Help our wildlife, plz donate to NWA, P.O. Box 4049, Incline Village, Nv 89450

Countries are starting to give wild animals legal rights. Here’s why.

Countries are starting to give wild animals legal rights. Here’s why.

ARMILA, Panama — It was just past midnight when marine conservation biologist Callie Veelenturf spotted the telltale tiny zipperlike trails in the sand on a remote Caribbean beach. Under the beams of red-light headlamps, she and a group of volunteers from the local Indigenous Guna Yala community tracked the fresh imprints.

“Aquí, Aquí!” yelled one of them in Spanish.“Here, here! They are trapped!” A pair of leatherback sea turtle hatchlings wriggled inside a cracked whiteplastic bucket turned on its side, fluttering their minuscule flippers in a desperate attempt to escape.

“Take a picture,” said Veelenturf, founder of the Leatherback Project, a conservation nonprofit. “That can maybe be used as evidence someday.”

These hatchlings have legal rights in Panama. A law passed by the country’s National Assemblyearlier this year guarantees sea turtles the right to thrive in a healthy environment, a protection until now typically reserved for humans.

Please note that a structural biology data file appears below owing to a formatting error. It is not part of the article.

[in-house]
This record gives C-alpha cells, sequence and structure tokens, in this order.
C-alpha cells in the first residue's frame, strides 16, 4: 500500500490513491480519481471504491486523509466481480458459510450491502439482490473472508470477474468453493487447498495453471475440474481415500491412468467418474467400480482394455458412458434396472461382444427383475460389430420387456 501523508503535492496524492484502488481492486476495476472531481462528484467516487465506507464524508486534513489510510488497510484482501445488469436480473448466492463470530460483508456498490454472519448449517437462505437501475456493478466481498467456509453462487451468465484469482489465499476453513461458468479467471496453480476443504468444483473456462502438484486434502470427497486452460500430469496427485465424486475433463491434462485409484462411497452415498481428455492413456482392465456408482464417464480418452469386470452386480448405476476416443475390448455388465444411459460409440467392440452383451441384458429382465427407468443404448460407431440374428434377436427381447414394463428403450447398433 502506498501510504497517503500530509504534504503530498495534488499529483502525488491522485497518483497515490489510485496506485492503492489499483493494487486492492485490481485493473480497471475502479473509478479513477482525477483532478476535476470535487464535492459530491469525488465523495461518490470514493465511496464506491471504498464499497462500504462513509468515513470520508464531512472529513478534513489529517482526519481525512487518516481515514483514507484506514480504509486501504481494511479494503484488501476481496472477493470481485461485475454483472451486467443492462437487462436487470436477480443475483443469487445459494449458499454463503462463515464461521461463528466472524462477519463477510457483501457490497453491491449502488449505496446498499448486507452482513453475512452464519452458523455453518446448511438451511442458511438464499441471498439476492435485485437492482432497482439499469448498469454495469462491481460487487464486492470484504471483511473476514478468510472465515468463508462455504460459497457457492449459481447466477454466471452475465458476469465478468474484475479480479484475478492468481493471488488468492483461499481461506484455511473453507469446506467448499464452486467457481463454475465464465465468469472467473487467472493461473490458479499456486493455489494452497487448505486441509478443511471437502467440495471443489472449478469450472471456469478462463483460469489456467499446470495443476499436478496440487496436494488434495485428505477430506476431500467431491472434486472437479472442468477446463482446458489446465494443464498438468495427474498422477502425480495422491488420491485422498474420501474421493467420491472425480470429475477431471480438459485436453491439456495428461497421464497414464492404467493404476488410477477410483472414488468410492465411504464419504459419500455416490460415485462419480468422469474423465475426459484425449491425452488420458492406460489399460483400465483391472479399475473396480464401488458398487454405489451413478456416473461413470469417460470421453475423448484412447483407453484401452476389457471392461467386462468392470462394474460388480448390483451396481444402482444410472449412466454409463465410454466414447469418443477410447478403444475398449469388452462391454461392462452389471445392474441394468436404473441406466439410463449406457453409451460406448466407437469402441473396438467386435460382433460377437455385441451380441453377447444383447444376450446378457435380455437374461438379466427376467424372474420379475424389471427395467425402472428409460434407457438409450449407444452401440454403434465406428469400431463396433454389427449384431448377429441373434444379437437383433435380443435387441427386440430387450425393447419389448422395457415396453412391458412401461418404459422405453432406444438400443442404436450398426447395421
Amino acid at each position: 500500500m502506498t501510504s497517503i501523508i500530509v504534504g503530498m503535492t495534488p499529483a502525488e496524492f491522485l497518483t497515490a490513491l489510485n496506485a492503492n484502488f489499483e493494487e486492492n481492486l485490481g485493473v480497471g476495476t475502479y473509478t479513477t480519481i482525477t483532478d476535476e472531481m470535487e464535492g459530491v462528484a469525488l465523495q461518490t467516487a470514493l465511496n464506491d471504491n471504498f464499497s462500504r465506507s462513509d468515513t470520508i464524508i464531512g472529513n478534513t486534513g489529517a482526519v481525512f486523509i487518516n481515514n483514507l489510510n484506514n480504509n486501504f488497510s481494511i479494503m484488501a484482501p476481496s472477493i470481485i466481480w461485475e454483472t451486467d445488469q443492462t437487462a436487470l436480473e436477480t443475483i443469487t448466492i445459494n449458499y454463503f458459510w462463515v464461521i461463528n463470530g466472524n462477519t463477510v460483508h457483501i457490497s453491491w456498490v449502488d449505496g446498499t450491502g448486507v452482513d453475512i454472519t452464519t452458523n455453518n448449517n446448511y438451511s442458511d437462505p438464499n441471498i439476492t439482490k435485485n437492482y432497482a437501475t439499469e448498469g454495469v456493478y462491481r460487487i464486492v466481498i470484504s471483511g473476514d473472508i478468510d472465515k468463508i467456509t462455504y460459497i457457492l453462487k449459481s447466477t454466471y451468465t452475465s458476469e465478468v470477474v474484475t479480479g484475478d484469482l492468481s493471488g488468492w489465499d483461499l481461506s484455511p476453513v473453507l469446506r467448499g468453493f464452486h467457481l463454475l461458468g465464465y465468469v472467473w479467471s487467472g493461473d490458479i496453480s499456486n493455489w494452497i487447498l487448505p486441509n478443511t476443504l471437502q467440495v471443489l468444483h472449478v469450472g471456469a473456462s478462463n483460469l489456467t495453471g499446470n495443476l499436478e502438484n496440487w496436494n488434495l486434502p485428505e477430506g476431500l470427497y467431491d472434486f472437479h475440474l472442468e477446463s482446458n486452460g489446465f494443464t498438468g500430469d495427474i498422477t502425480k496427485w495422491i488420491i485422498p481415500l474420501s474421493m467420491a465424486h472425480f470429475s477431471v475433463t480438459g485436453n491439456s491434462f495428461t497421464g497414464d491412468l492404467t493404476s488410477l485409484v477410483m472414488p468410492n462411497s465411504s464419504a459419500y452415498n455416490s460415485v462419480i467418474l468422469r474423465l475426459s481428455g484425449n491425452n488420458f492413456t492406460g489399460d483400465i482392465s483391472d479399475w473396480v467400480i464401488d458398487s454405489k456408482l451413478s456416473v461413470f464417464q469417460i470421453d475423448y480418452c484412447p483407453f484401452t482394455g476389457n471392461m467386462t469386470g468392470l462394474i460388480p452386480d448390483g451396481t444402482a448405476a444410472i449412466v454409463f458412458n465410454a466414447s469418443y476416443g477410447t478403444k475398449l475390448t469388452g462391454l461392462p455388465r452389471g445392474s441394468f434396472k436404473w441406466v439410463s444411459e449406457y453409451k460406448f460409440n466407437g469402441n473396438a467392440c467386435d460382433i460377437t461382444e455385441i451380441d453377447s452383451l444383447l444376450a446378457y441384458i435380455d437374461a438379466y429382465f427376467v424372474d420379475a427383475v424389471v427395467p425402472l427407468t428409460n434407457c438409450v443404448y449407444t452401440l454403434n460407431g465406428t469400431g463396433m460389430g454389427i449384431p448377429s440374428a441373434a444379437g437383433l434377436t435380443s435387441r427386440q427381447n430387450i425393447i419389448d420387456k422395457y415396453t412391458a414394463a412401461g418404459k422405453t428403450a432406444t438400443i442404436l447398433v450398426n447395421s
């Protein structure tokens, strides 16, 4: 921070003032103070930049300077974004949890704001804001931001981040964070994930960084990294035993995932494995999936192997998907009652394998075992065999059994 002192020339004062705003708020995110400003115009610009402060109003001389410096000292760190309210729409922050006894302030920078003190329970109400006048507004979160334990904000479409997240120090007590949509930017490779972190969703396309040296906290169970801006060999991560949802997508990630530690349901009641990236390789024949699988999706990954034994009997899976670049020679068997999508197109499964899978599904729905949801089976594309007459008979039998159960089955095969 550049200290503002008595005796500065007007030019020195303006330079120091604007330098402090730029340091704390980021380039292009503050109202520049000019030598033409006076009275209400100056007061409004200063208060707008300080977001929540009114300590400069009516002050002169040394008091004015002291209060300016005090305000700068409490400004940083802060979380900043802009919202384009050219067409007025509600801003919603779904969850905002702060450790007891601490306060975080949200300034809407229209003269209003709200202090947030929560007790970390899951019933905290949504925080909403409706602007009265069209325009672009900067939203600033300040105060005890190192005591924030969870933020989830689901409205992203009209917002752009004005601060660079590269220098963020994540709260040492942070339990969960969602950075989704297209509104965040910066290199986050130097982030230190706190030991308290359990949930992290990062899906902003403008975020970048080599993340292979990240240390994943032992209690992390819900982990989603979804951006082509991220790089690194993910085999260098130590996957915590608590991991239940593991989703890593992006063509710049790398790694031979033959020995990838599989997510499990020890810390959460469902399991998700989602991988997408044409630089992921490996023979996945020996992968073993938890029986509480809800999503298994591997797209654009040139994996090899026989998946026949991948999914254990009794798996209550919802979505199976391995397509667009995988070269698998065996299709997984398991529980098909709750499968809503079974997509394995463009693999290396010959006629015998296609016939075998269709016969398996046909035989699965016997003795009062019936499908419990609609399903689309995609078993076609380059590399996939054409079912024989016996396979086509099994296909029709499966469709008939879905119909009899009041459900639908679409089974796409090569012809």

Panama is part of a growing list of countries and communities around the world latching on to the Rights of Nature movement, which seeks to grant wildlife a similar legal status to that of individuals and companies.

While the strategy has so far been mostly used to protect whole ecosystems, such as forests and rivers, advocates of wild animals are starting to deploy it as well, hailing it as an essential tool to combat the biodiversity crisis. Despite existing environmental protections, the world continues to lose animal species at an alarming pace.

Read More…

Tagged: , , , , , , , , , , , , ,